8. Generally it is not a good strategy to take medication designed to induce sleep. Like alcohol, these interfere with REM, and introduce tolerance and dependence issues you can do without. But there is an exception: Where the “habit” of sleeping for an extended period of time without interruption has been so badly eroded that a “re-boot” is required, it may be useful to use a short course (say 7 nights) of a light-dose sleeping assist to reestablish the habit. Then move off the medication (by progressively reducing the dose to nothing over the next week) to allow your system to find its own new rest pattern.
  9. Establish a regular pattern of preparation for sleep, starting 15 minutes before you intend to lie down. Even if disrupted by travel, attempt to maintain the same actions and sequence whenever possible. Do this for a night or two and you’ll actually feel yourself beginning to become drowsy as you go through your motions.
  10. If you have chronic sleeping problems reserve your bed for ONLY sleep, so that you associate it with only this activity. Avoid writing letters, eating, or watching TV in bed.
  11. Turn your bedside clock around. This is especially helpful for clock watchers who worry so much about sleep they’ve missed, that they miss some more checking to see how much they have left! Cure: For 3 weeks, set a “mental alarm” to wake at the same time each day, and a physical alarm (smart phone or clock) somewhere out of sight, but within hearing. Don’t be surprised if, after a few nights, you begin to wake naturally, a minute or two before your alarm. You now have a new habit and a knack for waking when you want just by setting your brain to do that.
  12. If, after some period of time, you have not fallen asleep, get out of bed, go to another room, do not eat or drink, and do not watch TV, do “fun” things, and don’t do “work”. Read quietly, or meditate, and only go back to bed when sleepy.
  13. If you need to nap during the day, limit these to power naps of less than 20 minutes. This avoids the groggy hangover of a siesta, provides refreshment and avoids the risk of interfering with your regular sleep period.

So there you have it.

I think I’ll just take a little nap. See you next time.

Combining Vision and Innovation to Create the Future

Begin here to accelerate your success: http://www.ignition-pathway2growth.com/

© Rich Kohler 2015. All rights reserved. For copies, please contact Rich at rich@rich-kohler.com.

Stress and Communication – Part 1

Wednesday, June 17th, 2015

We all come across stress and we all need to communicate. Let’s face it there is no avoiding either of these in our hyper-connected world. Here are some tips and insights that may help to improve both your stress levels and communication.

Communication Tips

  1. Behave. According to Susan Tardanico, CEO of The Authentic Leadership Alliance, “your behavior is your single greatest mode of communication, and it must be congruent with what you say. If your actions don’t align with your words, there’s trouble. And it can turn into big trouble if not corrected swiftly and genuinely. Since it’s often difficult to see the say-do gap in yourself, rely on a few trusted colleagues to tell it to you straight and flag discrepancies.”
    Pick your feedback team and give them explicit permission to be brutally honest with you, you are looking for people who will call you on your BS and call a spade a spade.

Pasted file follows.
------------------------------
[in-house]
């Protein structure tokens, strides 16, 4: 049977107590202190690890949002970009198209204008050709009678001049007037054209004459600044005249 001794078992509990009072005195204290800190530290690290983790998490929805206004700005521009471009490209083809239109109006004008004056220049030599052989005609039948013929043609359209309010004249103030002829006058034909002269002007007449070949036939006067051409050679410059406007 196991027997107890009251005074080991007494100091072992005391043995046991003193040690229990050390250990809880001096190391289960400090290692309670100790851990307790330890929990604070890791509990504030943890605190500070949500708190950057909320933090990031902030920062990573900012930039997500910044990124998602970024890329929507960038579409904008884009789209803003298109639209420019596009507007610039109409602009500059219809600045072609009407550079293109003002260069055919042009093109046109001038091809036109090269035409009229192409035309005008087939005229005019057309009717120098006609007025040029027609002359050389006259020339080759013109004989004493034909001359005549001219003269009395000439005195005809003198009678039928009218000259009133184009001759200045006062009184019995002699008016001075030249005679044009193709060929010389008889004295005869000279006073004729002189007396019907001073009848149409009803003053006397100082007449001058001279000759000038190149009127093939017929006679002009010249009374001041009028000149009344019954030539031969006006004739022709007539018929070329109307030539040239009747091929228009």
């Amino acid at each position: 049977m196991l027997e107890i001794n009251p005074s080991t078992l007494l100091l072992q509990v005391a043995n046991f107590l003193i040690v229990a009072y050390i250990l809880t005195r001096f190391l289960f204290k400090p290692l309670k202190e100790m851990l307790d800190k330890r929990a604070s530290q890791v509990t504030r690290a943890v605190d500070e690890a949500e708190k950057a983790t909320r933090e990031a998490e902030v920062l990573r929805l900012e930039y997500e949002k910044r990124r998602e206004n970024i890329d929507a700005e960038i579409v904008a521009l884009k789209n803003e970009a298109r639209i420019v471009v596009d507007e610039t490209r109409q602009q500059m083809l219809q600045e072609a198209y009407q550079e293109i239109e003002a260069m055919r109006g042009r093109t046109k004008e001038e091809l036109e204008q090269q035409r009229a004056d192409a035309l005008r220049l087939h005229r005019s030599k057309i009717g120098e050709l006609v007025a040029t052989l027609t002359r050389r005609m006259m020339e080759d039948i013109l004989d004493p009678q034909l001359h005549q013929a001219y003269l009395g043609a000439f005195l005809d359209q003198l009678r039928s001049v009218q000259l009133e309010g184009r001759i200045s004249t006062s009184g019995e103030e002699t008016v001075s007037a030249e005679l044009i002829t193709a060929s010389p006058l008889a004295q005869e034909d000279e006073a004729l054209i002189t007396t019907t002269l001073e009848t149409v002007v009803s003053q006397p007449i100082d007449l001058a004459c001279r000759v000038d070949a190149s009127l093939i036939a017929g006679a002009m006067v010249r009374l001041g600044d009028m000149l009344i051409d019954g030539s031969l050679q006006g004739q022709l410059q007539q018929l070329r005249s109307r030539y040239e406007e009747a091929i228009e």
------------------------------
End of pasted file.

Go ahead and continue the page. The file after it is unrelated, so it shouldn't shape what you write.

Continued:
2. Clarity is king. People these days are bombarded by information. Simplicity has never been more powerful or necessary. Effective communications distil complex thoughts and strategies into simple, memorable terms that people can grasp and act upon. If you’re having trouble distilling something to its essence, it may be that you don’t understand it. So get clear and look out for technical jargon and business speak, which add complexity. Say what you mean in as few words as possible.
    One way of testing this is by asking yourself, could this be understood if I had to explain it to a 12 year old.
  3. Listen. A very gifted and highly intelligent scientist once told a story about one of his university professors telling him “you have 2 ears and 1 mouth for a very good reason – listen twice as much as you speak especially if you know you’re not the smartest person in the room. By the way, if you can’t figure out who the smartest person in the room is – then it’s not you”.
  4. Body Language. Listen with your eyes as well as your ears. Remember that effective communication is two-way. It’s easy to be so focused on getting your message out – or persuading others – that you don’t tune in to what you see and hear. You need to read between the lines. Look for the nonverbal cues. Sometimes a person’s body language will tell you everything you need to know. Look at nonverbal communication signals as a group. Don’t read too much into a single gesture or nonverbal cue. Consider all of the nonverbal signals you receive, from eye contact to tone of voice to body language. Anyone can slip up occasionally and let eye contact slip, for example, or briefly cross their arms without meaning to. Consider the signals as a whole to get a better “read” on a person.

Experts recommend using body language to convey positive feelings even when you’re not actually experiencing them. If you’re nervous about a situation-a job interview, important presentation, or first date, for example-you can use positive body language to signal confidence, even though you’re not feeling it. Instead of tentatively entering a room with your head down, eyes averted, and sliding into a chair, try standing tall with your shoulders back, smiling and maintaining eye contact, and delivering a firm handshake. It will make you feel more self-confident and help to put the other person at ease.

Amy Cuddy’s Ted Talk – Your Body language Shapes Who You Are, demonstrates the power of this.

Make communication one of your strengths.

Combining Vision and Innovation to Create the Future

Begin here to accelerate your success: http://www.ignition-pathway2growth.com/

© Rich Kohler 2015. All rights reserved. For copies, please contact Rich at rich@rich-kohler.com.